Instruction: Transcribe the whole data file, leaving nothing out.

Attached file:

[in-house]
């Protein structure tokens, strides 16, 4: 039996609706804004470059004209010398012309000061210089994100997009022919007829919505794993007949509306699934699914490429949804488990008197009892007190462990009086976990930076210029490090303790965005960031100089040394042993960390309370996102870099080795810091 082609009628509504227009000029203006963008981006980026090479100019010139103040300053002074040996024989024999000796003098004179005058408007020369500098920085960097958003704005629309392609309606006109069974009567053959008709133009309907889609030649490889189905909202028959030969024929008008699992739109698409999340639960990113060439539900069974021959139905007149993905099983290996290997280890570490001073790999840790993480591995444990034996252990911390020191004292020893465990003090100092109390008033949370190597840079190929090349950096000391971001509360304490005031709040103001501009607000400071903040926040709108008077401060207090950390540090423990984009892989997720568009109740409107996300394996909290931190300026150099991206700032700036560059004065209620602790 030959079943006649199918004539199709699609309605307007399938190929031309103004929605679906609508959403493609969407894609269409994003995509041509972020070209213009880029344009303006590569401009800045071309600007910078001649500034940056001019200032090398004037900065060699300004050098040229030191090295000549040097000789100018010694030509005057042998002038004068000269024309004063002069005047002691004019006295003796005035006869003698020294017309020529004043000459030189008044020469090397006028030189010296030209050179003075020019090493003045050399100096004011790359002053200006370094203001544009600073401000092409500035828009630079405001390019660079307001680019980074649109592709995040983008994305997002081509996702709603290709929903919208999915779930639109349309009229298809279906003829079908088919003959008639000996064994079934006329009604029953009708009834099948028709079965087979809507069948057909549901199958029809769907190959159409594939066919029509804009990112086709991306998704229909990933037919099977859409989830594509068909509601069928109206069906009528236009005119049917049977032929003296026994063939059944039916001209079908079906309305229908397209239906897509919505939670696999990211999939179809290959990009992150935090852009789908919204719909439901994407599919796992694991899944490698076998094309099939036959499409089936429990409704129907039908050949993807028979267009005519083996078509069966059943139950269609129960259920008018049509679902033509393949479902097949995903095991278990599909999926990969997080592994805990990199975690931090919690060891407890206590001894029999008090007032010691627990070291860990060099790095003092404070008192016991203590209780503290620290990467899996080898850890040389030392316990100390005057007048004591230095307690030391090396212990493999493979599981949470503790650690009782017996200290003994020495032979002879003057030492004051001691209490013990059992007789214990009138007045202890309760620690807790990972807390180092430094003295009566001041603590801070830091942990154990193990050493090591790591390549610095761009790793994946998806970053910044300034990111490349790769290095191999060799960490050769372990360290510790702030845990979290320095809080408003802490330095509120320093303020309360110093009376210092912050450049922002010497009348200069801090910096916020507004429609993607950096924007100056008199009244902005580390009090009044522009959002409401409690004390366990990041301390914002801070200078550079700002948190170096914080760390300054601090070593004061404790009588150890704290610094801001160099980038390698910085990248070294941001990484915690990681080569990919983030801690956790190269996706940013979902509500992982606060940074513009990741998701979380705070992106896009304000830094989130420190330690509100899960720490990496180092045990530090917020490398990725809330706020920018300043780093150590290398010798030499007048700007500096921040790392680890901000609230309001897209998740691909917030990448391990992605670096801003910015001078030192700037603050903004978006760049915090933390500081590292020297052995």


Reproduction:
[in-house]
């Protein structure tokens, strides 16, 4: 039996609706804004470059004209010398012309000061210089994100997009022919007829919505794993007949509306699934699914490429949804488990008197009892007190462990009086976990930076210029490090303790965005960031100089040394042993960390309370996102870099080795810091 082609009628509504227009000029203006963008981006980026090479100019010139103040300053002074040996024989024999000796003098004179005058408007020369500098920085960097958003704005629309392609309606006109069974009567053959008709133009309907889609030649490889189905909202028959030969024929008008699992739109698409999340639960990113060439539900069974021959139905007149993905099983290996290997280890570490001073790999840790993480591995444990034996252990911390020191004292020893465990003090100092109390008033949370190597840079190929090349950096000391971001509360304490005031709040103001501009607000400071903040926040709108008077401060207090950390540090423990984009892989997720568009109740409107996300394996909290931190300026150099991206700032700036560059004065209620602790 030959079943006649199918004539199709699609309605307007399938190929031309103004929605679906609508959403493609969407894609269409994003995509041509972020070209213009880029344009303006590569401009800045071309600007910078001649500034940056001019200032090398004037900065060699300004050098040229030191090295000549040097000789100018010694030509005057042998002038004068000269024309004063002069005047002691004019006295003796005035006869003698020294017309020529004043000459030189008044020469090397006028030189010296030209050179003075020019090493003045050399100096004011790359002053200006370094203001544009600073401000092409500035828009630079405001390019660079307001680019980074649109592709995040983008994305997002081509996702709603290709929903919208999915779930639109349309009229298809279906003829079908088919003959008639000996064994079934006329009604029953009708009834099948028709079965087979809507069948057909549901199958029809769907190959159409594939066919029509804009990112086709991306998704229909990933037919099977859409989830594509068909509601069928109206069906009528236009005119049917049977032929003296026994063939059944039916001209079908079906309305229908397209239906897509919505939670696999990211999939179809290959990009992150935090852009789908919204719909439901994407599919796992694991899944490698076998094309099939036959499409089936429990409704129907039908050949993807028979267009005519083996078509069966059943139950269609129960259920008018049509679902033509393949479902097949995903095991278990599909999926990969997080592994805990990199975690931090919690060891407890206590001894029999008090007032010691627990070291860990060099790095003092404070008192016991203590209780503290620290990467899996080898850890040389030392316990100390005057007048004591230095307690030391090396212990493999493979599981949470503790650690009782017996200290003994020495032979002879003057030492004051001691209490013990059992007789214990009138007045202890309760620690807790990972807390180092430094003295009566001041603590801070830091942990154990193990050493090591790591390549610095761009790793994946998806970053910044300034990111490349790769290095191999060799960490050769372990360290510790702030845990979290320095809080408003802490330095509120320093303020309360110093009376210092912050450049922002010497009348200069801090910096916020507004429609993607950096924007100056008199009244902005580390009090009044522009959002409401409690004390366990990041301390914002801070200078550079700002948190170096914080760390300054601090070593004061404790009588150890704290610094801001160099980038390698910085990248070294941001990484915690990681080569990919983030801690956790190269996706940013979902509500992982606060940074513009990741998701979380705070992106896009304000830094989130420190330690509100899960720490990496180092045990530090917020490398990725809330706020920018300043780093150590290398010798030499007048700007500096921040790392680890901000609230309001897209998740691909917030990448391990992605670096801003910015001078030192700037603050903004978006760049915090933390500081590292020297052995």